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Film Review: Questions About Manhood Snowball In 'Force Majeure'

Magnolia Pictures

A potentially devastating mishap on a family vacation in the French Alps chills a marriage in Swedish filmmaker Ruben D. Ostlund's gripping and beautiful Force Majeure. The event — an ultimately benign avalanche at a ski resort — stops short of being catastrophic. But a fight-or-flight response by the husband and father buries the family in something less tangible than snow.

Tomas (Johannes Kuhnke) and Ebba (Lisa Loven Kongsli) have brought their two school-age kids to an expensive resort slapped onto the side of a mountain for what they intend to be a memorable bonding experience. On the second day, the family is lunching al fresco when a rumbling torrent of snow begins cascading down the mountain's face. Tomas says it looks like a "controlled" avalanche, a man-made one meant to deter the real thing. But as it gathers momentum and the diners become fogged in by "avalanche smoke," the last thing we can see is Tomas running away, leaving his wife and kids in the mist, his daughter crying, "Papa!"

Naturally, the family is relieved when nobody's hurt; it was indeed a controlled avalanche, and the other vacationers seem to get right back up on their skis. But something gnaws at Ebba and over dinner that night with another couple, she punctuates the end of the story by saying to him, "You ran away from the table." She's  directly challenging how he played out his role (or the expectations thereof) as father and husband, and all he can muster is, "That's not how I remember it."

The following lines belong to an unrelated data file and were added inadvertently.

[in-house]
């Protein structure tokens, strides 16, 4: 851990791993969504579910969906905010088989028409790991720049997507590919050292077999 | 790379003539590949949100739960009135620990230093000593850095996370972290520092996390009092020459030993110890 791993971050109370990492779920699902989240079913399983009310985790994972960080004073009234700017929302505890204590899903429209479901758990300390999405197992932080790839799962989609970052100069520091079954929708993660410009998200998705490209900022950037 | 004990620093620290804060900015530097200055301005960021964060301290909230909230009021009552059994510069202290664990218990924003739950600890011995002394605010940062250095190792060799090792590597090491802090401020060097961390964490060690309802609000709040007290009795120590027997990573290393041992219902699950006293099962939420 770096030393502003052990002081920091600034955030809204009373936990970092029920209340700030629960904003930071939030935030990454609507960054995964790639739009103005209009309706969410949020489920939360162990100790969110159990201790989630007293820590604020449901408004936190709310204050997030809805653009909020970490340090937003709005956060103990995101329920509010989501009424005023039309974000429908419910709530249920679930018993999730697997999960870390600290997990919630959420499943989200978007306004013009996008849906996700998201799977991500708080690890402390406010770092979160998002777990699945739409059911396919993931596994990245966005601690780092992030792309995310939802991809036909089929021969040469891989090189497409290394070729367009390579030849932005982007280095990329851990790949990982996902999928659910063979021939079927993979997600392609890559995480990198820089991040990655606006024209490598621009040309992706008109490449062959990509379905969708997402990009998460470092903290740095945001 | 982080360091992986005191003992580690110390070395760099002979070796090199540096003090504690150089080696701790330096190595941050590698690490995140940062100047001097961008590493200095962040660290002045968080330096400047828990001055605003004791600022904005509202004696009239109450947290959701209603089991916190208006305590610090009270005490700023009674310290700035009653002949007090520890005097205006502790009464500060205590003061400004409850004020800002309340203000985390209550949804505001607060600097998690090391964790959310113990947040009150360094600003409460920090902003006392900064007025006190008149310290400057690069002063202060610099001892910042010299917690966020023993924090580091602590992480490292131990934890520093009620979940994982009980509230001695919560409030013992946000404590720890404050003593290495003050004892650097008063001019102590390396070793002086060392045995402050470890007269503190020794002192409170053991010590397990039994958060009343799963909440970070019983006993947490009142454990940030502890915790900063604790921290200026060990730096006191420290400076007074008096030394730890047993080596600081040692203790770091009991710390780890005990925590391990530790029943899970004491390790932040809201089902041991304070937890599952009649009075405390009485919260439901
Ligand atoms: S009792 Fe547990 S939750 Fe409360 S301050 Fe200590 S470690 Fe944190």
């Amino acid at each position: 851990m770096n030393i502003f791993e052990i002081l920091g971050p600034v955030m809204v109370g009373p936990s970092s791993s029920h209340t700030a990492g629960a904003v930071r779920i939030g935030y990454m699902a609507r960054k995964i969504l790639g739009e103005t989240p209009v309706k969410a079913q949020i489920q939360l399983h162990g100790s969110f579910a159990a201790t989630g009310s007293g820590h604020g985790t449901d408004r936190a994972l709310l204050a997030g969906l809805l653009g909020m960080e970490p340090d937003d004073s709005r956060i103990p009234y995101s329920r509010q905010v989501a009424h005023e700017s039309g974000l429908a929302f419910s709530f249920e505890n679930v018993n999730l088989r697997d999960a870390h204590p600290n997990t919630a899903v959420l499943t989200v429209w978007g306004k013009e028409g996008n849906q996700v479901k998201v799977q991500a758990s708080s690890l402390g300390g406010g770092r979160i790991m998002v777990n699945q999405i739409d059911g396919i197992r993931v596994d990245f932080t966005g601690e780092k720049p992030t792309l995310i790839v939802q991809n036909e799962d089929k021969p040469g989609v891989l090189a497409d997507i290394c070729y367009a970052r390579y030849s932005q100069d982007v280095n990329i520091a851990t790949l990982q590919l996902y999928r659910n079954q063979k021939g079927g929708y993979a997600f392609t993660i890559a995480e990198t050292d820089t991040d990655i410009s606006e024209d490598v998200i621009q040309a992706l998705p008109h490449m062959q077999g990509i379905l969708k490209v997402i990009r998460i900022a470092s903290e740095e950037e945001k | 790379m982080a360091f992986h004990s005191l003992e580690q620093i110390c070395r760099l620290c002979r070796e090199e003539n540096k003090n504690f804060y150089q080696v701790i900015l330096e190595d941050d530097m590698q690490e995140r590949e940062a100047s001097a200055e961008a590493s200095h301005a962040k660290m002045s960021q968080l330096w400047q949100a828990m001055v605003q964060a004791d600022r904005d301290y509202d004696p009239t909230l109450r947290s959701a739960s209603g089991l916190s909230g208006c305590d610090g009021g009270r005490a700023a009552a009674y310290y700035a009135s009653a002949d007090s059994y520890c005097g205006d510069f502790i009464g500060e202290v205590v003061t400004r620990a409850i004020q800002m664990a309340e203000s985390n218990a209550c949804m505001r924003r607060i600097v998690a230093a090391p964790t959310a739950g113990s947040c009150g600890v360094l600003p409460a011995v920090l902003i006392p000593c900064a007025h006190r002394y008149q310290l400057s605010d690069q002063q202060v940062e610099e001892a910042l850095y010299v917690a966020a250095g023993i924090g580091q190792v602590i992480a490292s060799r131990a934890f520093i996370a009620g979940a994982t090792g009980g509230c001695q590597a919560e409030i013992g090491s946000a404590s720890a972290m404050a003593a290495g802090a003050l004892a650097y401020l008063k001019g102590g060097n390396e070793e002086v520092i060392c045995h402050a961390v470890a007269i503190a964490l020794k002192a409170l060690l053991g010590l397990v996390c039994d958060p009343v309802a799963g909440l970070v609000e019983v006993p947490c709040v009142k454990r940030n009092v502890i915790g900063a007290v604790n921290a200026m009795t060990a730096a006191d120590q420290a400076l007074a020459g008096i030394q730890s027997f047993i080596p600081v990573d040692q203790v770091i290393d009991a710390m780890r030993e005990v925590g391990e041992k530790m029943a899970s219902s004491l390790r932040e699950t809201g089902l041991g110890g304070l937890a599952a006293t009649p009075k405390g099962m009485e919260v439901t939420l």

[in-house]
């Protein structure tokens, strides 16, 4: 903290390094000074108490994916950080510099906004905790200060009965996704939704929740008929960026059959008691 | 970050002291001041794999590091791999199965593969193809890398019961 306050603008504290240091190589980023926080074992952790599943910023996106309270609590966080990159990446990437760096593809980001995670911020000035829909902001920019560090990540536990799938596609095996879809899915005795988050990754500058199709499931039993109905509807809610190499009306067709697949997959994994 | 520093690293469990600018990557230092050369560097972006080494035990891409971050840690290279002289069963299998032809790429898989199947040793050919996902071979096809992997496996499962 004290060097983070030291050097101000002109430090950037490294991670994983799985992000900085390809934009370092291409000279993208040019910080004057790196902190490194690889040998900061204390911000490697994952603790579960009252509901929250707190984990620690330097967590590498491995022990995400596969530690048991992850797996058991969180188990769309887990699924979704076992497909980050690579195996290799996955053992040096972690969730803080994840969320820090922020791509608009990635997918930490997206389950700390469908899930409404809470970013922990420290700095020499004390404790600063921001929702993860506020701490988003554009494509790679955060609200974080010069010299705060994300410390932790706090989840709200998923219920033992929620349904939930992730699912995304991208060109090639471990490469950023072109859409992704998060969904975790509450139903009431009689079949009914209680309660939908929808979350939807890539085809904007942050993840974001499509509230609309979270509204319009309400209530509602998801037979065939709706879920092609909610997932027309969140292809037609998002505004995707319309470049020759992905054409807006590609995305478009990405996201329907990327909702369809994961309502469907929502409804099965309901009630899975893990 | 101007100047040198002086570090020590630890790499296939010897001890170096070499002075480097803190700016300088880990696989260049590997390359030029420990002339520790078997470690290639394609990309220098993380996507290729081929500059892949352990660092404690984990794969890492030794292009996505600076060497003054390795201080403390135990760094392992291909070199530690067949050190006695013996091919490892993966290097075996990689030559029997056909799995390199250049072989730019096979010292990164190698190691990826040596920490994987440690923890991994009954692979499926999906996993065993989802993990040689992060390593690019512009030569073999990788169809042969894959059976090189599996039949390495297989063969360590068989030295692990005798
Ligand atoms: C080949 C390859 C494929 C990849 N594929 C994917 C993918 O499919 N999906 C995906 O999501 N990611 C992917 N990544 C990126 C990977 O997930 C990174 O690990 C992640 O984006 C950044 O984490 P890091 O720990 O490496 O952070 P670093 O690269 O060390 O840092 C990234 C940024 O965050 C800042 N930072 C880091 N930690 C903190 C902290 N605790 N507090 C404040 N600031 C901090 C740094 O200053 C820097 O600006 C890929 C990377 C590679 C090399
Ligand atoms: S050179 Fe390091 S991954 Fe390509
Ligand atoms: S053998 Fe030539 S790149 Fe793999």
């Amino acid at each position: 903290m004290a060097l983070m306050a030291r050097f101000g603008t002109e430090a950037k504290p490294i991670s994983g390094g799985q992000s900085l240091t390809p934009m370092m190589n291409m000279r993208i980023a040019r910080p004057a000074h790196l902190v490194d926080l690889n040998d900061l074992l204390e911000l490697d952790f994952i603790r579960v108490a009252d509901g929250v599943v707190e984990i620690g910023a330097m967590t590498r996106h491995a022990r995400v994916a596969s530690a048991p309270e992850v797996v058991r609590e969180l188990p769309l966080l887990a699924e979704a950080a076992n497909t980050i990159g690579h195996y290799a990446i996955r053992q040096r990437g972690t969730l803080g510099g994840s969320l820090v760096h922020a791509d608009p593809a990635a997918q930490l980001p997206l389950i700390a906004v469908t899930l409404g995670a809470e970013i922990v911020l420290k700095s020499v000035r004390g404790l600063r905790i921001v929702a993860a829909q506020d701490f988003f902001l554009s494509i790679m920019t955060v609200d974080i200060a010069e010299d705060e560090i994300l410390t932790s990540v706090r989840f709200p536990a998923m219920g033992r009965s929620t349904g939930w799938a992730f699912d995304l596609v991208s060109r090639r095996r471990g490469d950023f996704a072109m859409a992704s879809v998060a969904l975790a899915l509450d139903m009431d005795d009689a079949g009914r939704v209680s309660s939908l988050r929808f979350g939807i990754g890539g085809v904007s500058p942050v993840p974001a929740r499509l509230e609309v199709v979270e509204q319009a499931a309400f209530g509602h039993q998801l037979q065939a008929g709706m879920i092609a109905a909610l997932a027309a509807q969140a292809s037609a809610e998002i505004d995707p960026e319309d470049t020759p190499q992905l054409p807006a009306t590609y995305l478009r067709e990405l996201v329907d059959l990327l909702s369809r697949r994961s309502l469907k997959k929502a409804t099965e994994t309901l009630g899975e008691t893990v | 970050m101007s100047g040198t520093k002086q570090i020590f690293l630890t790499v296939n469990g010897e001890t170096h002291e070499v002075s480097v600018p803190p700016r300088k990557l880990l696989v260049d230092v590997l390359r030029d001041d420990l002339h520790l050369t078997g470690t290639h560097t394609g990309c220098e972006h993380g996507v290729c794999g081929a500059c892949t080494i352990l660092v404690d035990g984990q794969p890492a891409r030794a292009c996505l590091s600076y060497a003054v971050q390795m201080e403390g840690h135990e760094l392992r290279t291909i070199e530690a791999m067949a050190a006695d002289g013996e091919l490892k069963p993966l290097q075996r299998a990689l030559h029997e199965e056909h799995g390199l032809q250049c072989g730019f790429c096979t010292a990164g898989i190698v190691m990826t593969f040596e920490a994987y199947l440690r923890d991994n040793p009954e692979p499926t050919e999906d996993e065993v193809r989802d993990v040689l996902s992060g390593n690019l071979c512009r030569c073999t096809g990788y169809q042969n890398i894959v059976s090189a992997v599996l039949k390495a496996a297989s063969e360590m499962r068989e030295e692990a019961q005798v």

As the week winds down, Ebba won't let it go and Tomas's flimsy wall of denial and self-preservation begins to crumble. She tells the story to another couple who, when they're alone later in the evening, begin constructing their own narratives about what they might have done in the same situation. Meanwhile, the friction between Tomas and Ebba informs all subsequent interactions and now seems to infect their kids' sense of safety.

For good reason, Force Majeure won the Un Certain Regard jury prize at this year's Cannes Film Festival and is Sweden's submission for the 2015 Foreign Language Film Oscar.  It's gorgeous to look at: all those vulnerable, fallible people posed against massive peaks and heaps of untouched snow. And Ostlund's screenplay has all the internal cogs and gears of a taut psychological thriller about how perceptions of partners and parents can change in an instant. As Tomas, Johannes Kuhnke (who looks remarkably like the American actor Stephen Dorff) is full of contradictions as he ponders how he fled his family that day, shaking up what it means to be an honorable man.

Force Majeure | Dir. Ruben D. Ostlund | 118 minutes, in Swedish and English | Tivoli Theatre, 4050 Pennsylvania, Kansas City Mo., 914-383-7756.

Up To Date
Since 1998, Steve Walker has contributed stories and interviews about theater, visual arts, and music as an arts reporter at KCUR. He's also one of Up to Date's regular trio of critics who discuss the latest in art, independent and documentary films playing on area screens.